There were two murders on the gold fields during the year, and hundreds of miners have been arrested. Prostitution and drug trafficking are becoming established in local towns. Truckloads of mining materials were also been confiscated. Other concerns regarding illegal mining can include: human trafficking, money laundering, arms trafficking, explosives trafficking, blackmail and influence peddling.
El Triunfo, is located only a few kilometres south of the highly anticipated Cascabel project, overseen by another Australian company - Solgold.
“In effect, any concession holders within the country could suffer outcome to that of El Triunfo,” says member of the Rainforest Action Group, Anthony Amis. “If gold is discovered by prospectors, literally thousands of desperate miners could descend on the concession in a very short amount of time. The gold rush at El Triunfo was spread electronically and through social media in a matter of weeks”.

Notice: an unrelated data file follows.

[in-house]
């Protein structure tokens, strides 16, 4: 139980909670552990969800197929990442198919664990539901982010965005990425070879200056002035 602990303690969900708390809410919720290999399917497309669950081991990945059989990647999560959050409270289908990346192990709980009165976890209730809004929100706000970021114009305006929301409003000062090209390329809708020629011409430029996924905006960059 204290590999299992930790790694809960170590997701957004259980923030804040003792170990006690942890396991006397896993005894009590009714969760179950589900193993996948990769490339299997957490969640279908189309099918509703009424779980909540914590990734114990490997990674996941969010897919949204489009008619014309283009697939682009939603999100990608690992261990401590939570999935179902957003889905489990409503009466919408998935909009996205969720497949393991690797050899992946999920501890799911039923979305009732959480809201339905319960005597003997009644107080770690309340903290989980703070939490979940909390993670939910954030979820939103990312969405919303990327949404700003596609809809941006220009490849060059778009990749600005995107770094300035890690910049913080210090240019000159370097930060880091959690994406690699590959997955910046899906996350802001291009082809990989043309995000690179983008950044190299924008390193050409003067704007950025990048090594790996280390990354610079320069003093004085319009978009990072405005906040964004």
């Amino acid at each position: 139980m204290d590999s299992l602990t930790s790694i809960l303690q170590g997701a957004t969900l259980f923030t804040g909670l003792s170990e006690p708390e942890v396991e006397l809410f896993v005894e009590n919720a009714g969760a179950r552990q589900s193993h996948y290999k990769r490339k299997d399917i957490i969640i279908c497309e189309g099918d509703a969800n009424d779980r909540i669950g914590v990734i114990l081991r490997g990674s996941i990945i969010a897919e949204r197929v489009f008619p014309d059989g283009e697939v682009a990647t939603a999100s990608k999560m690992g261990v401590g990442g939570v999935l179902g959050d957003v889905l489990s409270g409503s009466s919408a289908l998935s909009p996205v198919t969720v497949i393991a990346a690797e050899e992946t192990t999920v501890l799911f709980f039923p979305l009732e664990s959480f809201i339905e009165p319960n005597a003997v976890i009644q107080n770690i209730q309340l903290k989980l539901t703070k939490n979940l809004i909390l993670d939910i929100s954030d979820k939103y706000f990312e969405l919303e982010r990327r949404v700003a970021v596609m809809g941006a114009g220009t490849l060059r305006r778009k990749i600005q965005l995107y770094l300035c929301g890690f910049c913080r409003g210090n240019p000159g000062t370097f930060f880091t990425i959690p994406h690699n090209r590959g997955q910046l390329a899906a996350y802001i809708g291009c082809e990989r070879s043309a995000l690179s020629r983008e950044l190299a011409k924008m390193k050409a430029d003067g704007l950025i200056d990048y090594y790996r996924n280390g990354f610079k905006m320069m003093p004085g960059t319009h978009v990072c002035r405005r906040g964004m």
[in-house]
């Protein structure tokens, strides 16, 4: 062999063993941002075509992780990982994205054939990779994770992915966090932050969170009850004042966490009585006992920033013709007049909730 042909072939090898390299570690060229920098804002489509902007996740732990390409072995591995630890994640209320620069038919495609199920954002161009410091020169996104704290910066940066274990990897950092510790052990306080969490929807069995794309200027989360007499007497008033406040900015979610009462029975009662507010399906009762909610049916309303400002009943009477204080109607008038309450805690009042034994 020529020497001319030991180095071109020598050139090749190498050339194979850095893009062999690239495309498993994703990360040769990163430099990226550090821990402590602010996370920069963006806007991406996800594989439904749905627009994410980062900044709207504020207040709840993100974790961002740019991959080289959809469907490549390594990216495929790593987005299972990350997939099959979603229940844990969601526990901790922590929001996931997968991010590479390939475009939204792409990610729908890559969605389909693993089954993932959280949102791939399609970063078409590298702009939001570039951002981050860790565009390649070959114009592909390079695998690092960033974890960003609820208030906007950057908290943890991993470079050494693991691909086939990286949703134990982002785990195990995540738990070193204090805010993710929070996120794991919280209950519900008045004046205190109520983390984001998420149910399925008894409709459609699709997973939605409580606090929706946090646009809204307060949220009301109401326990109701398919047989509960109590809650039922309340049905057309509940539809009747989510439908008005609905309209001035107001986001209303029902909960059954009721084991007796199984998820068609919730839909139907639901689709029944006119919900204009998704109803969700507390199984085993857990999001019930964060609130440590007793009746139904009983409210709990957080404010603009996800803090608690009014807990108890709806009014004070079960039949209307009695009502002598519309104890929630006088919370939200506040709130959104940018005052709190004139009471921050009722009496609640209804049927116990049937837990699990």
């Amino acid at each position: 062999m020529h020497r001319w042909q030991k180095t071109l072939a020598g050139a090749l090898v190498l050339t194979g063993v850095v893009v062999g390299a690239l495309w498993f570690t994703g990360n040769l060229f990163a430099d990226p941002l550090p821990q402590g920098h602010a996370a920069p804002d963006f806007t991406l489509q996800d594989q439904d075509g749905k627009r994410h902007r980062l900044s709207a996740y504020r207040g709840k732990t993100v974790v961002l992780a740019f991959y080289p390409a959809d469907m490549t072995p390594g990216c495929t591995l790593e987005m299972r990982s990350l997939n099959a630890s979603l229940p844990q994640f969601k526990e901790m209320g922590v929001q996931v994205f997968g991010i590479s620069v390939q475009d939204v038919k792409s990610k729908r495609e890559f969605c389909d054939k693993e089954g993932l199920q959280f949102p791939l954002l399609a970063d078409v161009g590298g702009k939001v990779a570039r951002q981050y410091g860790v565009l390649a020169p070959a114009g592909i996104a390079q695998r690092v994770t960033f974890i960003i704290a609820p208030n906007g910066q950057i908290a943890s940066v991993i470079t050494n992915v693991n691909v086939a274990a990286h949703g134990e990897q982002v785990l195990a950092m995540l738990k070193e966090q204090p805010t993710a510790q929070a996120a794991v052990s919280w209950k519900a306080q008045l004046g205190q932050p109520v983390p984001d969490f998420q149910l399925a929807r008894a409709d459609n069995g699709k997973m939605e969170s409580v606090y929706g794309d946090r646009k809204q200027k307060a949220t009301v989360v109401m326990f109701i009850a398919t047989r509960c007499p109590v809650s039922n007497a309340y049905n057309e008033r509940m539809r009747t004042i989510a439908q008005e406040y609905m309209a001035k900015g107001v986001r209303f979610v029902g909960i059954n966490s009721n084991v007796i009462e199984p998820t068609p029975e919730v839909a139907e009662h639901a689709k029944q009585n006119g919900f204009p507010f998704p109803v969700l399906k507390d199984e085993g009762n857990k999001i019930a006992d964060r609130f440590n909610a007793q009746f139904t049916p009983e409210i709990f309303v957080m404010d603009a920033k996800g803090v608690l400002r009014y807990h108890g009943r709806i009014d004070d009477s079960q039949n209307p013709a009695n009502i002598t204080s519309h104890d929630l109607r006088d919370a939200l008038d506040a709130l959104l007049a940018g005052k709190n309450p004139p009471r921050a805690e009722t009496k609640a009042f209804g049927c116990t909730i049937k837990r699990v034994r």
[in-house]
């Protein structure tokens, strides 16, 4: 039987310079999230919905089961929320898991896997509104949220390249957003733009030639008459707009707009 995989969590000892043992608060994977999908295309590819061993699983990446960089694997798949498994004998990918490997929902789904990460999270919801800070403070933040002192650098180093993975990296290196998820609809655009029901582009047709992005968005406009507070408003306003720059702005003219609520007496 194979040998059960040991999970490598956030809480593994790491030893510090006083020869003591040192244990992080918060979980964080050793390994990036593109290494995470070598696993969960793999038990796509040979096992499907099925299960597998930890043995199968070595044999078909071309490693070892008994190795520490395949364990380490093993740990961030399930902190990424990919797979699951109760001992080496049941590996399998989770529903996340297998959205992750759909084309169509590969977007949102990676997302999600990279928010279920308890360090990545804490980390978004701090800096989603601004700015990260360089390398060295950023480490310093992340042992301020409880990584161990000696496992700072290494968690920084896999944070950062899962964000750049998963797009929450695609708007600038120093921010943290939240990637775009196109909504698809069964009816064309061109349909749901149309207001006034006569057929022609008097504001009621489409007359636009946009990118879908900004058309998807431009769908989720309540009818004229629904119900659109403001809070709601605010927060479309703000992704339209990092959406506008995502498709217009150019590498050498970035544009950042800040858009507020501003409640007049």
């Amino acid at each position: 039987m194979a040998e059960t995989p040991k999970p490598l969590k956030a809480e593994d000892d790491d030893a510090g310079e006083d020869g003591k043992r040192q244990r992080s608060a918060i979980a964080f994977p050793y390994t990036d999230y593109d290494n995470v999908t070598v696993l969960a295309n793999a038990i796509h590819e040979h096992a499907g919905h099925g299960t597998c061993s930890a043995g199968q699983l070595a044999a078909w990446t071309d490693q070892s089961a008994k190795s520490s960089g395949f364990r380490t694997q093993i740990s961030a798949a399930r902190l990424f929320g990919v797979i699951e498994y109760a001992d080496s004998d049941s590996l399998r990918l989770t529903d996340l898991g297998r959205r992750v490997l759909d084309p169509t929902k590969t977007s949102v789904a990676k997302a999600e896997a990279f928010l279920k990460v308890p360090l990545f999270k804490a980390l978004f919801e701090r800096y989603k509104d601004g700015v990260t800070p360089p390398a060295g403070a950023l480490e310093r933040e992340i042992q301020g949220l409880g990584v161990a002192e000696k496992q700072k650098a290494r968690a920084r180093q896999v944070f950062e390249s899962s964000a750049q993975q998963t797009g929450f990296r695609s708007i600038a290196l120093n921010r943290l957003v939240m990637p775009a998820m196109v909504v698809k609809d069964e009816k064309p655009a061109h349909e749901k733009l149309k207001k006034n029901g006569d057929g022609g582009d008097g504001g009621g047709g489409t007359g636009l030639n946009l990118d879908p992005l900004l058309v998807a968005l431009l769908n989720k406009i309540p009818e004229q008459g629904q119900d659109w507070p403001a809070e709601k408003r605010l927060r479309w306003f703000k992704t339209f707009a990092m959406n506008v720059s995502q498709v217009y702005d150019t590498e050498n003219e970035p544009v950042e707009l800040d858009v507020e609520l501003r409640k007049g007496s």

“We are concerned how these situations will be managed by Australian companies, who control hundreds of thousands of hectares of land in mining concessions throughout Ecuador” Mr Amis said. “Many questions remain regarding how Hanrine have managed and dealt with the problems of thousands of informal miners inside their concession. Most of the informal miners are very poor and have come to the region to work, many are honest and desperate.” Mr Amis concluded.
FOR MORE INFORMATION, CONTACT ANTHONY AMIS on 0425 841 564
December 17, 2018
Melbourne Rainforest Action Group (MRAG) today released a report detailing the activities of BHP Billiton in South America. The report highlights the company’s poor environmental and social record in a number of locations.